Music: My Country, right or wrong

Lambchop is not your average Nashville band. For a start there are 14 of them. Also, their leader thinks Nashville product sucks. By Andy Gill.
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In the lounge bar of the Columbia hotel, the preferred London lodgings of up-and-coming bands, a scattering of young music-biz hopefuls neck their Grolsch and give each other the eye, assessing which of their peers are in town tonight.

It's a motley Sunday-night crew. One chap sports an ill-fitting bandanna on his head, as if he was an American biker.

Two young ladies of doubtless impeccable virtue sip pastel-coloured concoctions as they scan the room. A member of a band - Welsh, I believe - attempts to impress them by activating the always amusing Plastic Hopping Penis (available from all tasteless joke shops), with humiliating lack of success. It must be all too much for sadcore superstar Elliott Smith, who scurries off to the sanctuary of his room. On the bay window sofa, meanwhile, two old farts discuss the state of country music.

What, I ask Kurt Wagner, songwriter with Nashville cult combo Lambchop, is wrong with country music these days? If, indeed, anything is wrong at all - after all, the umpteen million flies who routinely settle on Garth Brooks' albums can't be wrong, surely?

"There are so many things wrong with country," replies Wagner with a don't-get-me-started sigh, "the main one being that it doesn't reflect the time we're living in. It reflects the world of commerce and the idea of formula, not the world of people living in 1998. If the guys who wrote these songs actually wrote about what was happening in their lives, they'd be writing about doing too much coke, screwing around on their wife, about their four divorces and all the alimony, and how they've screwed up their lives. And," he concludes with a smile, "country music would be much richer for it!"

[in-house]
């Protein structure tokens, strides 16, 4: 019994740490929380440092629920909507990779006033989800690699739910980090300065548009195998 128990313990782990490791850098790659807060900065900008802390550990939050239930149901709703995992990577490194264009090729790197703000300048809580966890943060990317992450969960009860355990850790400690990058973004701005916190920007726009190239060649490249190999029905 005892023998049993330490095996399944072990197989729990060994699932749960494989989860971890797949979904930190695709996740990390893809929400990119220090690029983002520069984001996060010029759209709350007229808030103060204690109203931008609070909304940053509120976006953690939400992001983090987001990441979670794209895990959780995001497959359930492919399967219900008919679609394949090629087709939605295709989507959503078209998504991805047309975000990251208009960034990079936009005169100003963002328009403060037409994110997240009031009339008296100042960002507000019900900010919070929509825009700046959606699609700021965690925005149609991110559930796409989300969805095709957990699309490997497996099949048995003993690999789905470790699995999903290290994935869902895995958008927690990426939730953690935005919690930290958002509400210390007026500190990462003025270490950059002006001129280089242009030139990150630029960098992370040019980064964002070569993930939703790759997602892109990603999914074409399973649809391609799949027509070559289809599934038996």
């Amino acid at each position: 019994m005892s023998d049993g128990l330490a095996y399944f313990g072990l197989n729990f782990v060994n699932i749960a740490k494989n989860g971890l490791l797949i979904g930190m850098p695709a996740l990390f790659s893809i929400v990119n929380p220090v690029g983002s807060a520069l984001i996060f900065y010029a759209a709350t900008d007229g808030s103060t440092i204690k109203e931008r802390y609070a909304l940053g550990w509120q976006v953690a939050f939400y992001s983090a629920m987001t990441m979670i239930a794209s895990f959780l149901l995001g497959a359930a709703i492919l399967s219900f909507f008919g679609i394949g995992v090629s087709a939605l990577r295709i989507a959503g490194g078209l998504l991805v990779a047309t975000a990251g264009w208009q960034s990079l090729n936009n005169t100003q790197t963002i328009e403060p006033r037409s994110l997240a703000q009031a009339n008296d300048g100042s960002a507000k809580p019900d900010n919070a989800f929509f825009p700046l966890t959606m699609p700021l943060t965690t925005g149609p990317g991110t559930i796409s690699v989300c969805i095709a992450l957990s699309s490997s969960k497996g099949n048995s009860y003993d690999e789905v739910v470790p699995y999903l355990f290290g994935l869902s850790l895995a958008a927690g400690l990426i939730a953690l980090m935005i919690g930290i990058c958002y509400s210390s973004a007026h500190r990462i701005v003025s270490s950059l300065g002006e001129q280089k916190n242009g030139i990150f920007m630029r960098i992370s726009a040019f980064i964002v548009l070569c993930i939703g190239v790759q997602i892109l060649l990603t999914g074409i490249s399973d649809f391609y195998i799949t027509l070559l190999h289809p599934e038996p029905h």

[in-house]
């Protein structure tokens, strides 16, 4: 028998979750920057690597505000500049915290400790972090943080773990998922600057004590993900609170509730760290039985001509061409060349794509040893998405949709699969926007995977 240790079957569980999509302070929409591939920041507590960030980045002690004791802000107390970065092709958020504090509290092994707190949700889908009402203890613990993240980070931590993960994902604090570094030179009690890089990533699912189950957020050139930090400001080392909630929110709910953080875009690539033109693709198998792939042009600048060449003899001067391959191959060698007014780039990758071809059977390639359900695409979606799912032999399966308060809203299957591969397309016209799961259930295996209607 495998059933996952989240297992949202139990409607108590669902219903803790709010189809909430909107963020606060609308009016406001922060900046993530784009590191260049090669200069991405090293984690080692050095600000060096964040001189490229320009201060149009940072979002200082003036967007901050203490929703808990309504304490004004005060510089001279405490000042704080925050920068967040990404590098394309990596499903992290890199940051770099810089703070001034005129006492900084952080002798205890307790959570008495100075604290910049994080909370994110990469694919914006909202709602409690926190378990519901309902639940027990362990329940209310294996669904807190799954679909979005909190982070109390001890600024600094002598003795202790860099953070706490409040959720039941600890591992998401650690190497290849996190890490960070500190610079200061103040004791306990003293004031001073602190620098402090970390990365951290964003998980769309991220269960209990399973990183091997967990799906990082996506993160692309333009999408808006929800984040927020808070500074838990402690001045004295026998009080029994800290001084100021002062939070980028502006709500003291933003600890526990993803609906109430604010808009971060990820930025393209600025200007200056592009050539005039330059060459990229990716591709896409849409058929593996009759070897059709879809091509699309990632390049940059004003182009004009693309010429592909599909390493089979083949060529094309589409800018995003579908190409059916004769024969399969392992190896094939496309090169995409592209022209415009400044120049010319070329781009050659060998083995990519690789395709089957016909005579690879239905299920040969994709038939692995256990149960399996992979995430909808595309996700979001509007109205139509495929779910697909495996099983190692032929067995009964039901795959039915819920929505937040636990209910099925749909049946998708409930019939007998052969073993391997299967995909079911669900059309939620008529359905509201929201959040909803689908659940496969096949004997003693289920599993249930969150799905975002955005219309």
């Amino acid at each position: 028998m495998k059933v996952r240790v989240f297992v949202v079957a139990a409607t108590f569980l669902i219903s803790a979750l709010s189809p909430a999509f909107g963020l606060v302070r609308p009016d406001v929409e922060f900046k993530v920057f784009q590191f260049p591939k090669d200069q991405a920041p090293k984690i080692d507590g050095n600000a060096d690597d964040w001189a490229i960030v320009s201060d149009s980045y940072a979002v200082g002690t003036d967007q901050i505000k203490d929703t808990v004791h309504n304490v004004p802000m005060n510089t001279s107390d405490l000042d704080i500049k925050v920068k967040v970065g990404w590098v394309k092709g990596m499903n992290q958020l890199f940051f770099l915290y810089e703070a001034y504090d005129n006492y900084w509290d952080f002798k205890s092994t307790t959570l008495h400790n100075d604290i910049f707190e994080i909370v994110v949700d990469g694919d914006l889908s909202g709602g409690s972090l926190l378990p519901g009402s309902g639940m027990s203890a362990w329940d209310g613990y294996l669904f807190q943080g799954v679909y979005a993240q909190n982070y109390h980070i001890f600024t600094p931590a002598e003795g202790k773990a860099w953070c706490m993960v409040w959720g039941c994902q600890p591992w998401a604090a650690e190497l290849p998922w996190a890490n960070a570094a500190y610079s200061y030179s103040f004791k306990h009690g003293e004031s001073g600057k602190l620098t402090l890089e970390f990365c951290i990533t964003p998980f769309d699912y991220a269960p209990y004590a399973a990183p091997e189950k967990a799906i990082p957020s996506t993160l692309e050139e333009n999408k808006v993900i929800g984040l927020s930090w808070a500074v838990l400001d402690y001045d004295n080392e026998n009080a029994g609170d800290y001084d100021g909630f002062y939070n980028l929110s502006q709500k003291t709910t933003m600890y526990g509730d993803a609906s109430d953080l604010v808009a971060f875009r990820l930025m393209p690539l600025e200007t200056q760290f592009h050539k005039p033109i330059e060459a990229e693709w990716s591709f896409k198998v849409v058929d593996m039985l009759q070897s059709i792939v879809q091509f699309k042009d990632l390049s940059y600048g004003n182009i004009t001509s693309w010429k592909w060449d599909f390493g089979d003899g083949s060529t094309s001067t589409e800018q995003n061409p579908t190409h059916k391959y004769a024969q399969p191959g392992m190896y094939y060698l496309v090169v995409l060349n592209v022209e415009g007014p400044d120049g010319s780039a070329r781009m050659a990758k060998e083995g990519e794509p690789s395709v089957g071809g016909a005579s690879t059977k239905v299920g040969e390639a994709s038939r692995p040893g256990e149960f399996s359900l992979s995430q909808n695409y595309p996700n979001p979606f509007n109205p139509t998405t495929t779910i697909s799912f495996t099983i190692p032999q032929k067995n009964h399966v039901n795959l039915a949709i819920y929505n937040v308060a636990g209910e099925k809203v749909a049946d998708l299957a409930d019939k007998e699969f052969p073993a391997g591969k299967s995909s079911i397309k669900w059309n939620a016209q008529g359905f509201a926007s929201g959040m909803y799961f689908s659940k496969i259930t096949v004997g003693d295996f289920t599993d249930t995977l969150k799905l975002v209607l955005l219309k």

The Sisyphean task of enriching and rejuvenating country music through unflinching honesty is one to which the unfeasibly large Lambchop - 14 members at last count, and rising - has dedicated itself, albeit in a quiet, un-pushy kind of way. Part of the band's unique appeal derives from Wagner's songs, odd little ditties delivered in the warm, gentle tones of an avuncular uncle, not unlike Burl Ives. Not that Wagner trades in nursery-rhymes and fairy-tales like Ives - in his songs, sometimes difficult themes and situations (death, deception, ageing, alcoholism, and a curious fascination with bodily fluids) are sketched in a few bare observations, with no attempt made to conceal the emotional heart of the matter in question, be it one of bitterness, lust or spite. Nor is there much of an attempt on Wagner's part to mediate his language to Nashville- friendly levels; indeed, few wield the Anglo-Saxon vernacular as effectively as he does on songs like "Your Fucking Sunny Day" (which for its single release, was re-worked as "Your Sucking Funny Day", with no noticeable improvement in its play list prospects).

"That's the way I talk, and it comes across that way because I don't take it out later," explains Wagner. "It's just the way I am - I really have a foul mouth! It's my personality; it's not so much about shock value, I just speak the way I speak. I live and work in the construction industry with a bunch of hard-core fucking construction guys, and you don't get by just by being grammatically correct with them; you don't want to waste time searching for the correct multi-syllabic word to get your point across, because not only does it go over their heads, they want to beat the crap out of you any way.

"I feel bad about it, because I suppose I should have the command and presence of mind to find other words to use. But what country music doesn't reflect is the fact that these singers cuss like madmen, and for them to not put that in, yet at the same time claim they are the voice of the working man or whatever, is ridiculous - it's more like the voice of the working man who's having dinner at his mother-in-law's house."

Wagner came to music by a roundabout route. Though born and raised in Nashville, as a youngster he was never that interested in the city's musical heritage. He chose instead to study sculpture, eventually spending three years in the Montana of James Crumley and Thomas McGuane for his master's degree in fine art.